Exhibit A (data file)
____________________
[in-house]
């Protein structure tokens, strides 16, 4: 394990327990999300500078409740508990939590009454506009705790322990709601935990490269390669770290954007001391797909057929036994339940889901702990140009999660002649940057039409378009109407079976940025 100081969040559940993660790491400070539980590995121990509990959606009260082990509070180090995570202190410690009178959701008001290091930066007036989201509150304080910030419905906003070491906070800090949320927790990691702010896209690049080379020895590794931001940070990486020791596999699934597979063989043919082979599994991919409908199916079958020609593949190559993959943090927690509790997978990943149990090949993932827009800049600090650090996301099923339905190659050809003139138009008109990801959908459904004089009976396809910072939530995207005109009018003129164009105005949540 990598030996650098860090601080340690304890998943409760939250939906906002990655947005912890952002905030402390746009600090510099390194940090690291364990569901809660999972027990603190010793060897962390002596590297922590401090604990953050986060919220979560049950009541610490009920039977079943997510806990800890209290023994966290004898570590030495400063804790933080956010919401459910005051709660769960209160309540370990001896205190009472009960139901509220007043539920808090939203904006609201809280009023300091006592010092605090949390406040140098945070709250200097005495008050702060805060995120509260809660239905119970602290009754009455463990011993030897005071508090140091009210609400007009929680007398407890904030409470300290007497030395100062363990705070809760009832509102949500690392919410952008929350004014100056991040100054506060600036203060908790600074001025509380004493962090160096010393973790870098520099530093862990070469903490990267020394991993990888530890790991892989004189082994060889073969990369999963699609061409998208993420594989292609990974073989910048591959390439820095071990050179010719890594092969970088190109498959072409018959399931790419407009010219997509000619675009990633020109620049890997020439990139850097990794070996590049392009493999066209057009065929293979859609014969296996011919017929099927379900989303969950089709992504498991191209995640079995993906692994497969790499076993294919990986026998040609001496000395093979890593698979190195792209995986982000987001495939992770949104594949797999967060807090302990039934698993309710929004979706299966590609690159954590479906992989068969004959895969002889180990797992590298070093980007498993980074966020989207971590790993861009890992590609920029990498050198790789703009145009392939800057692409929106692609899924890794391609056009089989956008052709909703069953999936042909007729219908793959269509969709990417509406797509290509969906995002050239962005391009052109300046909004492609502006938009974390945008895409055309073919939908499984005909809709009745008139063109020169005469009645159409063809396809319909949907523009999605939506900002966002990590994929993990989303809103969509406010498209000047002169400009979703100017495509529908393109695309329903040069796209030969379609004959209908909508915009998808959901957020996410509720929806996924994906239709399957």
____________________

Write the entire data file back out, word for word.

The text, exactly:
[in-house]
């Protein structure tokens, strides 16, 4: 394990327990999300500078409740508990939590009454506009705790322990709601935990490269390669770290954007001391797909057929036994339940889901702990140009999660002649940057039409378009109407079976940025 100081969040559940993660790491400070539980590995121990509990959606009260082990509070180090995570202190410690009178959701008001290091930066007036989201509150304080910030419905906003070491906070800090949320927790990691702010896209690049080379020895590794931001940070990486020791596999699934597979063989043919082979599994991919409908199916079958020609593949190559993959943090927690509790997978990943149990090949993932827009800049600090650090996301099923339905190659050809003139138009008109990801959908459904004089009976396809910072939530995207005109009018003129164009105005949540 990598030996650098860090601080340690304890998943409760939250939906906002990655947005912890952002905030402390746009600090510099390194940090690291364990569901809660999972027990603190010793060897962390002596590297922590401090604990953050986060919220979560049950009541610490009920039977079943997510806990800890209290023994966290004898570590030495400063804790933080956010919401459910005051709660769960209160309540370990001896205190009472009960139901509220007043539920808090939203904006609201809280009023300091006592010092605090949390406040140098945070709250200097005495008050702060805060995120509260809660239905119970602290009754009455463990011993030897005071508090140091009210609400007009929680007398407890904030409470300290007497030395100062363990705070809760009832509102949500690392919410952008929350004014100056991040100054506060600036203060908790600074001025509380004493962090160096010393973790870098520099530093862990070469903490990267020394991993990888530890790991892989004189082994060889073969990369999963699609061409998208993420594989292609990974073989910048591959390439820095071990050179010719890594092969970088190109498959072409018959399931790419407009010219997509000619675009990633020109620049890997020439990139850097990794070996590049392009493999066209057009065929293979859609014969296996011919017929099927379900989303969950089709992504498991191209995640079995993906692994497969790499076993294919990986026998040609001496000395093979890593698979190195792209995986982000987001495939992770949104594949797999967060807090302990039934698993309710929004979706299966590609690159954590479906992989068969004959895969002889180990797992590298070093980007498993980074966020989207971590790993861009890992590609920029990498050198790789703009145009392939800057692409929106692609899924890794391609056009089989956008052709909703069953999936042909007729219908793959269509969709990417509406797509290509969906995002050239962005391009052109300046909004492609502006938009974390945008895409055309073919939908499984005909809709009745008139063109020169005469009645159409063809396809319909949907523009999605939506900002966002990590994929993990989303809103969509406010498209000047002169400009979703100017495509529908393109695309329903040069796209030969379609004959209908909508915009998808959901957020996410509720929806996924994906239709399957």